Previous Challenge Entry (Level 2 – Intermediate)
Topic: Cooking or Baking (01/04/07)
TITLE: Trials Of A Domestic Chef
By Darlene Casino
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I was in the kitchen preparing my first full dinner as a new bride. It was to be a New England boiled dinner, ‘just like his mama used to make’. Every so often he would call out the condition of his stomach. When I could no longer bear his mournful cries, I served dinner. After a bit, I noticed him chewing away with seemingly great effort. “Is there something wrong?” I inquired. “Well,” he answered gingerly, “it’s not quite like mom’s.” Later I learned this meal requires more than one and one half hours of cooking time!
Needless to say, I was not, nor am I now, a ‘wanna-be’ Betty Crocker.
As the years went by, I did manage to put food on the table for my family and most of it was edible. Often I had to remind a finicky child about the poor, starving children in some remote country. Of course, there came a time when that same child offered to send his dinner portion to one of those starving children. And there was that time, when they pointed to the dog who was standing over his bowl of stew, and remarked: “Look ma, even Blackie won’t eat it”.
I remember the day a friend gave me a recipe for ‘Italian Chicken’. It surprised me because I realized I had been making it for years without knowing it had a name. That night, I told my family that we were having Italian Chicken. As I watched how ravenously they ate, and how free they were with their compliments, a light went on in my understanding: evidently a dinner with a name is always more palatable than ‘something I just threw together’.
As for baked goods and deserts, I kept it simple… jello, ice cream, a store bought cookie now and then. Besides, everyone knows that sweets are not good for you!
With time, I grew bolder and one day I decided to make an apple pie. This was nearly my undoing. It doesn’t seem fair that so few ingredients should cause such distress. My first two attempts were disasters. I rolled and rolled and added more water, but all they would do is break apart like pieces of a puzzle. Finally, in a fit of frustration, I pitched the whole lump across the room nearly beaning my husband. I did eventually make peace with piecrusts when I decided I would roll them out once and whatever condition they were in was exactly what I wanted. I also learned the fine art of patching.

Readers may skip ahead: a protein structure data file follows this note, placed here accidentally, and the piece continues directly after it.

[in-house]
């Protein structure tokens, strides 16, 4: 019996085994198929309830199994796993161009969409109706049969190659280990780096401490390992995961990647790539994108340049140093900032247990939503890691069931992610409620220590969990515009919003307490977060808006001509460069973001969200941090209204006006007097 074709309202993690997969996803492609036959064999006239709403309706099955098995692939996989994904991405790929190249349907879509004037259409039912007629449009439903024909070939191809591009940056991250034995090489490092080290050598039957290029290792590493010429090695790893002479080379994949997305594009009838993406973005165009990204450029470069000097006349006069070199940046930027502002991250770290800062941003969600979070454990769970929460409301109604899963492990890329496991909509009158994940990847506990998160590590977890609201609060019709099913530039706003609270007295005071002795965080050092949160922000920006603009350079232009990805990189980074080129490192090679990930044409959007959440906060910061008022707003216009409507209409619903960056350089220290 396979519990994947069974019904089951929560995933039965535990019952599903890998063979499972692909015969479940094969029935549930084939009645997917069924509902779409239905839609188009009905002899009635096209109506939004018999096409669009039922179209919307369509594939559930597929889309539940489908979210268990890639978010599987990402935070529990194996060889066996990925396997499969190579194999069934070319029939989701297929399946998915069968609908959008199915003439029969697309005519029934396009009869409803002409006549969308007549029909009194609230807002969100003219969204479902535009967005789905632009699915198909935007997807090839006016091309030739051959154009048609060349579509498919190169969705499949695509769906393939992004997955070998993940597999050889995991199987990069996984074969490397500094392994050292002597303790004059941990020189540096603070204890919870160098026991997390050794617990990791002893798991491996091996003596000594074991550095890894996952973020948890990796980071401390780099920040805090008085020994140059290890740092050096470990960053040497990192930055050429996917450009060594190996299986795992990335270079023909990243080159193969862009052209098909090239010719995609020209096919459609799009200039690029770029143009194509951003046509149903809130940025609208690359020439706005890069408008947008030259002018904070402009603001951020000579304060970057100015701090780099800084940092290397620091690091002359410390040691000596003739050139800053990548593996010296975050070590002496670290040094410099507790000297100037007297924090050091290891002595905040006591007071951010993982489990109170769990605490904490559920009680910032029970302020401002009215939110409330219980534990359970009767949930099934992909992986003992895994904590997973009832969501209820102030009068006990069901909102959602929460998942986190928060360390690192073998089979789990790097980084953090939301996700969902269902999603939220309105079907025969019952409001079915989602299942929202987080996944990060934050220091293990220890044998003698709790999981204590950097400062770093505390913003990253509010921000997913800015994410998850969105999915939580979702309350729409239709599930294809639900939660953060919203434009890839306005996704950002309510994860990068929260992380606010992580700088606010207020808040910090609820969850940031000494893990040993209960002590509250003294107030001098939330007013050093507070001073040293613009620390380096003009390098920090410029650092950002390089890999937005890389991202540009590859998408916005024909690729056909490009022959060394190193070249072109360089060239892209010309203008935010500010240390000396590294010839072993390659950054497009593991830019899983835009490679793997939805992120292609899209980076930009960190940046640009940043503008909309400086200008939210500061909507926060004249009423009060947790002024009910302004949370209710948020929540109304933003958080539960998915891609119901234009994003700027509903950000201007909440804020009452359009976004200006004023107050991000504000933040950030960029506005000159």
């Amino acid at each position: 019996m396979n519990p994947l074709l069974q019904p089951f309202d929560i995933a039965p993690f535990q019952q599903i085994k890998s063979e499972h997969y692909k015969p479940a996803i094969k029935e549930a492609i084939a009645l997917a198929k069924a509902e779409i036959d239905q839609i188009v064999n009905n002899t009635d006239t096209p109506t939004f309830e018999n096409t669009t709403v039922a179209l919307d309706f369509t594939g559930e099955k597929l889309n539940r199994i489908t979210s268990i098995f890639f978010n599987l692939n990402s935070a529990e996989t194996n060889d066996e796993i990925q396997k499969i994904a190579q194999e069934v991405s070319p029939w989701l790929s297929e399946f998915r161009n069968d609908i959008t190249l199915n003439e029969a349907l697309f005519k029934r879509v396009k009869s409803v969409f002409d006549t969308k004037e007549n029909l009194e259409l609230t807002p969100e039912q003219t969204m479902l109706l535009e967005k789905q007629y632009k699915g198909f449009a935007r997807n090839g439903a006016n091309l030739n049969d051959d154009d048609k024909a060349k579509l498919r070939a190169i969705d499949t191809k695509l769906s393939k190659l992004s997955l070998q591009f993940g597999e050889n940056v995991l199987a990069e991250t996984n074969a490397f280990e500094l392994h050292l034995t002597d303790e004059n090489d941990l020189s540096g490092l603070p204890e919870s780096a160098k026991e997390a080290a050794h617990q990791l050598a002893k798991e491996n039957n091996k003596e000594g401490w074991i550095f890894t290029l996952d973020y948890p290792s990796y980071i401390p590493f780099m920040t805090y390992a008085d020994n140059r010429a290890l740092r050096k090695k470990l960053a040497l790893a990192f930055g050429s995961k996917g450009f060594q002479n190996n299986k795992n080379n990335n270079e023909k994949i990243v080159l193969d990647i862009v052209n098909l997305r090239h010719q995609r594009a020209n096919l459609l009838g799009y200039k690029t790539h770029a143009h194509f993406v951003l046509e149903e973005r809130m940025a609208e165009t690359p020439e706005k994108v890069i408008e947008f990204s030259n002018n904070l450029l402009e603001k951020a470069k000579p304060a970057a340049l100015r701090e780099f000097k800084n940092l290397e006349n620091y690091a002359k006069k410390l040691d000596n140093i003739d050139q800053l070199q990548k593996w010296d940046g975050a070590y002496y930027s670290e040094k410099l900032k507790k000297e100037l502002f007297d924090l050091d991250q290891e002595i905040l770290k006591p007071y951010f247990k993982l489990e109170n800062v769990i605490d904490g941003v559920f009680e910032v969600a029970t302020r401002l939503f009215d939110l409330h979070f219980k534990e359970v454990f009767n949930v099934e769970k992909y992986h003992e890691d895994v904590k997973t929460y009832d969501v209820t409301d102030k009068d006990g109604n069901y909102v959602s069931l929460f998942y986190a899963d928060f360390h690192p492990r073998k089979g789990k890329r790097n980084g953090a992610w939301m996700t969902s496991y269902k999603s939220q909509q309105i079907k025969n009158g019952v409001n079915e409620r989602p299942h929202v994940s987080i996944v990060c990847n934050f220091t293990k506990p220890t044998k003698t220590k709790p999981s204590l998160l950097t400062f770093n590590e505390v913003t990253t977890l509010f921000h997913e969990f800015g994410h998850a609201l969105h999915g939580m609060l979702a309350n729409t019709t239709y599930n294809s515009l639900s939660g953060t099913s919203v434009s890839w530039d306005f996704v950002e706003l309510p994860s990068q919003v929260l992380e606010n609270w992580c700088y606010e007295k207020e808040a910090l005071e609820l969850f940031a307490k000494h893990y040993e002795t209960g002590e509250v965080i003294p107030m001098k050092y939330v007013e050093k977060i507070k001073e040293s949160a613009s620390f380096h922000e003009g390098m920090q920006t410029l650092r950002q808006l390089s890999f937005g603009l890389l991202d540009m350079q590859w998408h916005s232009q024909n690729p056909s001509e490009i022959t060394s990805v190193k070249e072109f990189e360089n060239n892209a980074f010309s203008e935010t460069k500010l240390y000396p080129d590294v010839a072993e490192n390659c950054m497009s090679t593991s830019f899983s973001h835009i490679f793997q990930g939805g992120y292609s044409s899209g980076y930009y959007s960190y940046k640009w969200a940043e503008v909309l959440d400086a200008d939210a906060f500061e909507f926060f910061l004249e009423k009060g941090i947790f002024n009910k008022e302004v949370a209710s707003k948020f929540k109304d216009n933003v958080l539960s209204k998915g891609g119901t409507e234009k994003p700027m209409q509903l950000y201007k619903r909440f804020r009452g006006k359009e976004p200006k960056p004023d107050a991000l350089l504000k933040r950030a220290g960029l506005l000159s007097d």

My sons were in their teen years when many of my friends went back to nature. Home made bread was the rage and before long, I joined them. This came easier to me. Maybe it was all the punching and slapping one gets to do! Of course there were days when life was against me and my bread didn’t rise. But for the most part it was a good experience. That is until I realized that my family attacked the bread fresh out of the oven, and slathered it with butter. However, cold bread could not be used for sandwiches or meals. Then I decided that the work and expense of the project was not practical.
Again, my hubby and I are alone. He has become less demanding with his meals. I have learned that home cooking can be achieved by mixing two or three boxes together. Actually, senior meals at local restaurants are quite economical and very tasty…
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